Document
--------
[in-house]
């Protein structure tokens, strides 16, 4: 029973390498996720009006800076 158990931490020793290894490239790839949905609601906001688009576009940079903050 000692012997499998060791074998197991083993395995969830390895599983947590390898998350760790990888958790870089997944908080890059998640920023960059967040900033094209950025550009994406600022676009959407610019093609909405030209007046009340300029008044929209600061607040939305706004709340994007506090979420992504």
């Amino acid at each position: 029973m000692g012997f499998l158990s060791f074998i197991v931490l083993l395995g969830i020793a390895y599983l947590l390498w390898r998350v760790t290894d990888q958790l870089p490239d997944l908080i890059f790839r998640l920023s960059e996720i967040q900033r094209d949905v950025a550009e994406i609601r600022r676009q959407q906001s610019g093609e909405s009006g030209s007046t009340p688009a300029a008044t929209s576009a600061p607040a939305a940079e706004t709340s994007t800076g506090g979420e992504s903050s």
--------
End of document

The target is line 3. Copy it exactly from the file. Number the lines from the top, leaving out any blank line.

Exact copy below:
């Amino acid at each position: 029973m000692g012997f499998l158990s060791f074998i197991v931490l083993l395995g969830i020793a390895y599983l947590l390498w390898r998350v760790t290894d990888q958790l870089p490239d997944l908080i890059f790839r998640l920023s960059e996720i967040q900033r094209d949905v950025a550009e994406i609601r600022r676009q959407q906001s610019g093609e909405s009006g030209s007046t009340p688009a300029a008044t929209s576009a600061p607040a939305a940079e706004t709340s994007t800076g506090g979420e992504s903050s």